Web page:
Although Chloé Zhao’s Oscars win has largely been censored in China, one less sensitive aspect about the event has nonetheless been discussed enthusiastically. That is her very chill, no-makeup look at the awards ceremony, where she simply wore an ankle-length gown and a pair of white sneakers.
While Chinese-born Zhao is not the only, or the first female, celebrity to go for casual at such a major event, her appearance has become a hit among many Chinese feminists, who say Zhao made them feel they can also ditch cosmetics and stop appealing to mainstream beauty standards in the country.
Lydia Lin, a Beijing-based feminist blogger who advocates for children taking the surname of their mothers, said Zhao’s no-makeup look is really impressive. “Appearance anxiety is also quite serious in China. For women whose looks don’t meet male standards, there is a strong critical attitude towards them…we would often hear remarks like ‘either become skinny or die,’ or ‘being overweight is because of lack of self-discipline,'” she told Quartz. Zhao’s no-makeup look has, in comparison, allowed women to relax, and showed that they could be just like men in not caring too much about appearance, she said.
On Weibo, many users also expressed admiration for Zhao. “She didn’t wear makeup at a rather important occasion and moment of her life, which would really make many young women think: why on earth is women wearing makeup and dressing up seen as an expression of politeness at important events?” wrote Massage Bear, a female blogger with nearly 600,000 followers.
Another blogger with over 2 million followers shared screenshots of commentators criticizing Zhao for “looking too old,” or that she “should have worn some makeup,” and making “the designer gown look like some cheap stall goods.” “Obviously, it is difficult for women to escape from the commercial aesthetics and the gaze of men.” the blogger Prozacnation wrote. “As long as she appears in the public eye, she has to be beautiful.”
China has a set of rigid standards for women’s appearance, prompting online slimming challenges that encourage young girls to pursue body shapes that allow them to wear children’s clothes, or have waists with a width similar to the shorter side of a piece of A4 paper (around 21 cm).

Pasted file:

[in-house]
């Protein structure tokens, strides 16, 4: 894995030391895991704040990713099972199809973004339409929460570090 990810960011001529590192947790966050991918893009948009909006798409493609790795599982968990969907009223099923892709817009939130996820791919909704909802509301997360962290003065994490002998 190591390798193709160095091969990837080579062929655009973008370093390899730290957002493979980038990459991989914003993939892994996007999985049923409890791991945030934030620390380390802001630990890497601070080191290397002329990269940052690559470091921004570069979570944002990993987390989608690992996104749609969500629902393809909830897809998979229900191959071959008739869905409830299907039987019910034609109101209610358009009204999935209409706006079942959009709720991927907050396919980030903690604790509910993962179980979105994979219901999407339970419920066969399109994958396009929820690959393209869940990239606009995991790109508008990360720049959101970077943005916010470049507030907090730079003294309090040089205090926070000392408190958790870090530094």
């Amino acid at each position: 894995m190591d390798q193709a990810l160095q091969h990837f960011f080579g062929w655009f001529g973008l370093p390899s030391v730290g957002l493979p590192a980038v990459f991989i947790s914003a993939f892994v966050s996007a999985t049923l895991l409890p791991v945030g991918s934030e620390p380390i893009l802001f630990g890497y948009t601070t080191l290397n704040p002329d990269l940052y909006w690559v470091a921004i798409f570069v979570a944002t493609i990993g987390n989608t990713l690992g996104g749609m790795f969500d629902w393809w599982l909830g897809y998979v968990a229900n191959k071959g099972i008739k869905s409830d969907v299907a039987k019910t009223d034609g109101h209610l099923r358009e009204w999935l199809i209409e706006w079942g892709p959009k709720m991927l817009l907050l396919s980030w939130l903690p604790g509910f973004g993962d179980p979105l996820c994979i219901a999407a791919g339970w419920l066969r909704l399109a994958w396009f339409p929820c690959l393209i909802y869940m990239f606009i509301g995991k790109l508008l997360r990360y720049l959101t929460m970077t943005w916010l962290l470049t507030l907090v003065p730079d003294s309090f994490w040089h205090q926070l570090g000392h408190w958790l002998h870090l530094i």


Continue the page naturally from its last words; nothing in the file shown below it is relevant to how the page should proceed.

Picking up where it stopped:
The obsession with looking good not only derives from China’s patriarchal society, which has existed for thousands of years, but is also driven by celebrities. Recently, the mother of famous Chinese actress Liu Yun said on a popular TV program that she never allowed herself to weigh over 50 kg in the past 30 years, sparking criticism from women who say the TV station is creating body shape anxiety.
Actress Yang Mi, a household name in China, also had to apologize after she posted a picture showing herself lying on a chair with her back arching 90 degrees—some critics said she was trying to show off her unusually slim waist. Yang removed the picture shortly after posting it, and said she was being inconsiderate in sharing the posture, which could cause injuries to those who mimic it without the guidance of professional coaches.
As such, Zhao’s no-makeup look is a much-needed endorsement for women in China, where few public figures dare to break away from traditional beauty requirements. By looking at Zhao, some Chinese women could push back against the pressure to look a certain way, and also have more courage to ditch the traditional notion of a “good” woman that requires them to be submissive or less ambitious. Instead, they might finally be whoever they’d truly like to be.